In a U.S. and Swiss study, nearly all patients with cancer developed good immune response to the COVID-19 mRNA vaccines three to four weeks after receiving their second dose, but the fact that a small group of the patients exhibited no response raised questions about how their protection against the virus will be addressed moving forward.
Among the 131 patients studied, 94% developed antibodies to the coronavirus. Seven high-risk patients did not.
"We could not find any antibodies against the virus in those patients," said Dimpy P. Shah, MD, PhD, of the Mays Cancer Center, home to UT Health San Antonio MD Anderson.
"That has implications for the future. Should we provide a third dose of vaccine after cancer therapy has completed in certain high-risk patients?"
Dr. Shah is corresponding author of the study, published in the high-impact journal Cancer Cell. Coauthors are from the Mays Cancer Center and the University of Geneva.
"With other vaccines and infections, patients with cancer have been shown not to develop as robust an immune response as the general population," said study senior coauthor Ruben Mesa, MD, FACP, executive director of the Mays Cancer Center.
"It made sense, therefore, to hypothesise that certain high-risk groups of patients do not have antibody response to COVID-19 vaccine."
"Patients with haematological malignancies, such as myeloma and Hodgkin lymphoma, were less likely to respond to vaccination than those with solid tumours," said Pankil K. Shah, MD, PhD, of the Mays Cancer Center, who served as co-lead author of the study with Alfredo Addeo, MD, senior oncologist at the Geneva University Hospital.
Among the high-risk groups, patients receiving a therapy called Rituximab within six months of vaccination developed no antibodies. Rituximab is a monoclonal antibody used in the treatment of haematological cancers and autoimmune diseases.
Patients on chemotherapy that is toxic to cells developed antibody response, but it was muted compared to the general population. "How that relates to protection against COVID-19, we don't know yet," Dr. Dimpy Shah said.
The Delta variant and other mutants of the COVID-19 virus were not examined in the study. The team also did not analyse the response of infection-fighting T cells and B cells in the patients with cancer.
The median age of patients in the study was 63. Most of the patients (106) had solid cancers as opposed to haematological malignancies.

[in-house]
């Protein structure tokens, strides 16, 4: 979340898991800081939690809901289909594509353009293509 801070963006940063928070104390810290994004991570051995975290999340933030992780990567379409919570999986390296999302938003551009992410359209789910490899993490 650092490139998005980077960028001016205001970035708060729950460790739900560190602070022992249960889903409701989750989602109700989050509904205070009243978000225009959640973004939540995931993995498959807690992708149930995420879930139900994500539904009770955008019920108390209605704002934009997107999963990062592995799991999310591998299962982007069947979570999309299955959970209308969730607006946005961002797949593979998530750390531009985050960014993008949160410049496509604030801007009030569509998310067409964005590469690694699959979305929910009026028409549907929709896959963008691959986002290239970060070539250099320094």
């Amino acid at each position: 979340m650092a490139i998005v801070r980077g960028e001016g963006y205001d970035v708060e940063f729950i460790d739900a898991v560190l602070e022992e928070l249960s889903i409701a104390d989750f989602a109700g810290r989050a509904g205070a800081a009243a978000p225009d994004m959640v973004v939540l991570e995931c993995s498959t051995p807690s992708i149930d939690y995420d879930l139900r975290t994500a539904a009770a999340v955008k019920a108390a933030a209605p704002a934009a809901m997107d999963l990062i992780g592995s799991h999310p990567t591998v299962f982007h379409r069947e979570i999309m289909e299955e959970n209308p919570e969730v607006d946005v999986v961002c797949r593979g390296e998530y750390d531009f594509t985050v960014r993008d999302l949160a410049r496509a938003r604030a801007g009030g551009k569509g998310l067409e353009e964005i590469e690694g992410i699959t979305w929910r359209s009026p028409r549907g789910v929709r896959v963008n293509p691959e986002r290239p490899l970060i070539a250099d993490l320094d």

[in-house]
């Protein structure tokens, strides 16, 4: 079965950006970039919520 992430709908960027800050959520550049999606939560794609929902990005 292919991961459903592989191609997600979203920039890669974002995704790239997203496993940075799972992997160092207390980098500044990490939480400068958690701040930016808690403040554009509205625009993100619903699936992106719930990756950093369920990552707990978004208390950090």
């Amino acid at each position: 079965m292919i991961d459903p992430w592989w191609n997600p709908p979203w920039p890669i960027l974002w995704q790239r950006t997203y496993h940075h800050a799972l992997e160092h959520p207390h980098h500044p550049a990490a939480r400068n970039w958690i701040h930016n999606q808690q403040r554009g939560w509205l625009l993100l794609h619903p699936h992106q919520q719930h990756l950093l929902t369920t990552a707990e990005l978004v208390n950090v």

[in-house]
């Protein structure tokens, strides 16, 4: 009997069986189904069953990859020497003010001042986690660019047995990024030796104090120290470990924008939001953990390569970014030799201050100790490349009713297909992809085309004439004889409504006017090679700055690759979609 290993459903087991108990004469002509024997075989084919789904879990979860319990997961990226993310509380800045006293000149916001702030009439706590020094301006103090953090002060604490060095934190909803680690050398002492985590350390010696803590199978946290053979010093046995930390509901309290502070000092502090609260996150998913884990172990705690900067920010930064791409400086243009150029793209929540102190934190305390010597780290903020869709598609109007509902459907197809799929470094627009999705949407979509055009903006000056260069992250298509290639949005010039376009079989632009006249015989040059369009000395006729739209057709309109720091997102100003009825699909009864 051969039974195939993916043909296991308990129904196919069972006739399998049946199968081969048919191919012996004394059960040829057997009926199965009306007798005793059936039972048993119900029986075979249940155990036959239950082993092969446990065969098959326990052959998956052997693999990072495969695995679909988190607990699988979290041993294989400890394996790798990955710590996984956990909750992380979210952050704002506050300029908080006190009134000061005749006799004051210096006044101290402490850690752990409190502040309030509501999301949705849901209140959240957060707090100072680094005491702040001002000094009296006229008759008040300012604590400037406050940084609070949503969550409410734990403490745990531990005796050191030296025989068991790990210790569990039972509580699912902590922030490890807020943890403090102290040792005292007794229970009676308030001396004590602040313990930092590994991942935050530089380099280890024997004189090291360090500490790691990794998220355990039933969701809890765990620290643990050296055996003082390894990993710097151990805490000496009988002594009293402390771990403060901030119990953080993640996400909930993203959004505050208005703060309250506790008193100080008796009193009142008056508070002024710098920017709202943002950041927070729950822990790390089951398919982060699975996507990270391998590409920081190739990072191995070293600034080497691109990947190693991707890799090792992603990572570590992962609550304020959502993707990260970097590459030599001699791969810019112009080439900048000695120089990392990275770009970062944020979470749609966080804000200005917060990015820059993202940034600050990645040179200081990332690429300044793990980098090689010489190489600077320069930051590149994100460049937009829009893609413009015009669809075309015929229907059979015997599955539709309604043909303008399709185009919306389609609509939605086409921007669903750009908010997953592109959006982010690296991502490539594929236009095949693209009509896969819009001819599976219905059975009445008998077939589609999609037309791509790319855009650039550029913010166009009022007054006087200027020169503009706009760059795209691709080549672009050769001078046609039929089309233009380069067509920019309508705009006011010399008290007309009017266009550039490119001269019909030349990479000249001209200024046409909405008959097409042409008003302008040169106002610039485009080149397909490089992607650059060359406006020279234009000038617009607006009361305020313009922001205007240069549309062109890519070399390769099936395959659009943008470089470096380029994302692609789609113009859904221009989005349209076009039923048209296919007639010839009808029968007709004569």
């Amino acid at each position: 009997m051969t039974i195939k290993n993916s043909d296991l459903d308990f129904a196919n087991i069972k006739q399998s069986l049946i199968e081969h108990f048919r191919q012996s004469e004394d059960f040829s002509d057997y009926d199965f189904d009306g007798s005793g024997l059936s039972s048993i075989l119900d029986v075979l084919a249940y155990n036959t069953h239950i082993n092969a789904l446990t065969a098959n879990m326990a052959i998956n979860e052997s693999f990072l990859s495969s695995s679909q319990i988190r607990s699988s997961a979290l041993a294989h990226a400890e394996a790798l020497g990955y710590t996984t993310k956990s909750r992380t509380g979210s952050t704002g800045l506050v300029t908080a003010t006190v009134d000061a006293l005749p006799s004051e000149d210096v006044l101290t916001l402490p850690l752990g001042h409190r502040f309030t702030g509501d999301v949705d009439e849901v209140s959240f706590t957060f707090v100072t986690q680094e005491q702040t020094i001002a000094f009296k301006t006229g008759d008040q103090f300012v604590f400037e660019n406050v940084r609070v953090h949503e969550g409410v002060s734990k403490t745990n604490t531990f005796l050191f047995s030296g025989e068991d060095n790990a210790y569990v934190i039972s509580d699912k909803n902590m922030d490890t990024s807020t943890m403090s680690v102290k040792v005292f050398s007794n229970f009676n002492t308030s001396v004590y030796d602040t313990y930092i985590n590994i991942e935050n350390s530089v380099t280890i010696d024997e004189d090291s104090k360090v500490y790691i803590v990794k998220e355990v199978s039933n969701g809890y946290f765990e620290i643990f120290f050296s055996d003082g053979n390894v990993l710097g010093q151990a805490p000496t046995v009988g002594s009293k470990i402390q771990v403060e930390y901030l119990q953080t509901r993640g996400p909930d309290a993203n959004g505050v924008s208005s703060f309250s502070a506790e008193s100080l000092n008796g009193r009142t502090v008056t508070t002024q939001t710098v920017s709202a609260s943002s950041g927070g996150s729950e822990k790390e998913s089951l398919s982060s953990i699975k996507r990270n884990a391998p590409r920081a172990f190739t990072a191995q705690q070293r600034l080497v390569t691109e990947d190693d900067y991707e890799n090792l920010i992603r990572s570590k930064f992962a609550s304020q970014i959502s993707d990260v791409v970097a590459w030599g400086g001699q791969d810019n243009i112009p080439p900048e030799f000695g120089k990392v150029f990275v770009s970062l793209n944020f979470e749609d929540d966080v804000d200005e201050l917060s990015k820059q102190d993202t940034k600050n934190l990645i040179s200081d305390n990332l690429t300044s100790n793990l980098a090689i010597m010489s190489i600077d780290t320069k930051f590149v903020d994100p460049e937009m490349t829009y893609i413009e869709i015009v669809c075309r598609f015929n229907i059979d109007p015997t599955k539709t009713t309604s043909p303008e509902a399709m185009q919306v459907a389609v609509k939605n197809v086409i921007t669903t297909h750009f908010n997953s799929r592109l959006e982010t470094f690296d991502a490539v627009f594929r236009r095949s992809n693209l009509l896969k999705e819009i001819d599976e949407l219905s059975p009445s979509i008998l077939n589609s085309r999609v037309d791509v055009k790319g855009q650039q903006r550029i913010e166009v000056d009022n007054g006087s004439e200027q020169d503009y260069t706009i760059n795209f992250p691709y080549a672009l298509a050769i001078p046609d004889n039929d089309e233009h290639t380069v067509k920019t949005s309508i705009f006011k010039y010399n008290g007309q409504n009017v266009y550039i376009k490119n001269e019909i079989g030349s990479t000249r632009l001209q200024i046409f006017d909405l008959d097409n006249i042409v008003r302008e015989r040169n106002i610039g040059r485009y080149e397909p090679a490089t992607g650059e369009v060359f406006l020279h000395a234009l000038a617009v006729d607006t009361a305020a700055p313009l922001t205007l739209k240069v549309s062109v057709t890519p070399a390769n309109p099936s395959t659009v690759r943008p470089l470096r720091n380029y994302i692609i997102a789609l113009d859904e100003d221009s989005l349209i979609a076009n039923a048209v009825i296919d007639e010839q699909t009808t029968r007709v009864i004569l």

The study population was 80% non-Hispanic white, 18% Hispanic and 2% Black.
"We recommend that future studies be done in Black, Asian and Hispanic patients, as well, to see if there are any differences in vaccination immune response," Dr. Mesa said.
In countries where there is lack of vaccination, there is talk that one dose might confer adequate protection, but this may not be true in the case of patients with cancer, Dr. Dimpy Shah said.
"We observed a significant difference in response when two doses were given," Dr. Shah said. "At least for patients with cancer, two doses are very important for robust antibody response."
Dr. Pankil Shah said the study is unique because, unlike a few studies conducted in the past that evaluated immune response on the day of the second dose or within seven days of it, this study waited three to four weeks to obtain results.
Patients with high-risk cancers, especially those receiving anti-CD20 antibodies, should continue to take precautions even after being vaccinated, the study implies.
"They still need to have that awareness that they could potentially be at risk because their body has not responded to vaccination," Dr. Pankil Shah said.
The World Cancer Declaration recognises that to make major reductions in premature deaths, innovative education and training opportunities for healthcare workers in all disciplines of cancer control need to improve significantly.
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